Last night I cleaned out my entire closet. Please save your applause for the end of this post. Amongst all of the treasures I found, I noticed a cookbook that I’d bought when I was in Gibraltar. Those who know me probably find this to be amusing, as I am not generally recognized for any sort of cooking talent. You also probably aren’t surprised that I was storing a cookbook in my bedroom closet.
I didn’t buy it because it was a cookbook, really — I bought it because it was something I could actually use around my house on an everyday basis (in theory). It is part of a tradition I am trying to start, one in which the things I choose to bring home from a trip are constantly evolving. I never want to bring the same type of thing home twice. When I first started traveling, I brought home the typical touristy souvenirs, the little Eiffel towers and three million postcards and an umbrella that has “Amsterdam” written all over it in a really bad font.
As my traveling habits have changed, so have my observations and the things I want to bring back, and to remember. I guess this is only natural, a sign that I am actually growing and maturing. I’m not sorry or embarrassed that I bought those touristy things, and I’m not judgmental when I see other people doing the same. Those things were important to me at the time, and they were what I wanted to bring back home to my real life. I knew that I when I picked them up years later from whichever corner of the closet they’d been shoved into, I would be able to remember the things that had made that trip meaningful to me.
It’s just that I find different things to be meaningful now. I have a tile resting underneath a candle in my room, and when I look at it I remember the flea market in Lisbon. I have seven or eight posters from art museums that I bought in 2009 in Vienna and Amsterdam, during my poster phase, and when I look at them I remember the feeling of being alone in a new place for the first time. I have metro stubs from almost every place I’ve been because the metro was always something glamorous and foreign to me, having grown up in Los Angeles behind the wheel of a car.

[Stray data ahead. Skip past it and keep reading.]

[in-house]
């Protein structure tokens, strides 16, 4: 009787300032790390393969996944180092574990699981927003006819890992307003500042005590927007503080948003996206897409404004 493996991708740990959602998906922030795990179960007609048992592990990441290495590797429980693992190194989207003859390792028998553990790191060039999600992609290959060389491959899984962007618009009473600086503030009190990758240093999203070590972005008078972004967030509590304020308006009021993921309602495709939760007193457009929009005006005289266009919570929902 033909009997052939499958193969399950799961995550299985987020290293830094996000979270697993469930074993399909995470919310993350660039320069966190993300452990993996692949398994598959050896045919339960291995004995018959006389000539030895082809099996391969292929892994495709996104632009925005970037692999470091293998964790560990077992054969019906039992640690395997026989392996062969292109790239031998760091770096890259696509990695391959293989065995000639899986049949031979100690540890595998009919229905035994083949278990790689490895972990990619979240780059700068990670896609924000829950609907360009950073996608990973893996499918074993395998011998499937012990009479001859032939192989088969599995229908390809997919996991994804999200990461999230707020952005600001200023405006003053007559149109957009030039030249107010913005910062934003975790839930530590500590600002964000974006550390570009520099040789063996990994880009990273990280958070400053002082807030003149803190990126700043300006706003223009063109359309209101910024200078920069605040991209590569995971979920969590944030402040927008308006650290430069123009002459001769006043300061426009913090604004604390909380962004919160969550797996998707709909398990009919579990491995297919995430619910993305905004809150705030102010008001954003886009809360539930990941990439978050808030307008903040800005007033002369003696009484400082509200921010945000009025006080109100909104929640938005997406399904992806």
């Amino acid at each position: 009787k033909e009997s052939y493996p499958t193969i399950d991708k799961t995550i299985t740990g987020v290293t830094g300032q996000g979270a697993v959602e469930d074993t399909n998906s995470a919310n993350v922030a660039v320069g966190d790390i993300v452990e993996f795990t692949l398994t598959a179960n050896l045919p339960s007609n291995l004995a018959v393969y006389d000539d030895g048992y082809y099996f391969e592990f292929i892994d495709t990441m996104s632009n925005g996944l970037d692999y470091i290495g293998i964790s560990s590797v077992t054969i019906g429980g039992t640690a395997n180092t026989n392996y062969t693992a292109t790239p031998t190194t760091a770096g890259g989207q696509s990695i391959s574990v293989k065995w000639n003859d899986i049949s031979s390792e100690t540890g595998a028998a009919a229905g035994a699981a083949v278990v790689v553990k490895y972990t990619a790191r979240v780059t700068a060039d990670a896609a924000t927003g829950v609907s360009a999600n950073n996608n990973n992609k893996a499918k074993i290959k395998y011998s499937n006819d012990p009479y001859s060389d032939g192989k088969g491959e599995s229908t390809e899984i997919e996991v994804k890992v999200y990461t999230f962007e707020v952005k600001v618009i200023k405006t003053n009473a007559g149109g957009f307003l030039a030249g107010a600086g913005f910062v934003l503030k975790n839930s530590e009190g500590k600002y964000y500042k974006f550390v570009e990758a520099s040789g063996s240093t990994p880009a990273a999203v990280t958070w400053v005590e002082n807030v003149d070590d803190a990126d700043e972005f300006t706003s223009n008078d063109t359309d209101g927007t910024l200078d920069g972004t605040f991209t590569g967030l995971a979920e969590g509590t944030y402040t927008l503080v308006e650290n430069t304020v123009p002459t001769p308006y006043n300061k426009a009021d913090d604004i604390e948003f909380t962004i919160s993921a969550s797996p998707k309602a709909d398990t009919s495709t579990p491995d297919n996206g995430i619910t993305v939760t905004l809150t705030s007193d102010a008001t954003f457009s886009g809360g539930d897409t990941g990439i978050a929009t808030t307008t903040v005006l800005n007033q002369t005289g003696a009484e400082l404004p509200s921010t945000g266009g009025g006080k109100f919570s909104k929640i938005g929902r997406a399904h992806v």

I can see now in this current phase of my life, one in which I am trying to reconcile the thought of traveling full time with the desire for a permanent home, that the souvenirs I’ve brought back with me lately are things that are also trying to reconcile that empty space between traveling and staying put. They are things I can put on a shelf or use in the kitchen, things I can try to blend into my home alongside the silverware from Ikea and the chair from the thrift store — but even so, it’s clear that they still just don’t quite belong there.
On my most recent trip, the one I took to Israel, I brought home two things for myself: spices and a postcard. I still love bringing postcards home because I think they remind me of that ecstatic kid who left the country for the first time and immediately latched on to anything that had “Paris” written all over it. The spices — those are a first. I’ve never brought home something that will run out eventually. I’m sure there’s a metaphor in here, but I haven’t found it yet.
Until then — you can now applaud me for having cleaned out my entire closet on a Tuesday night.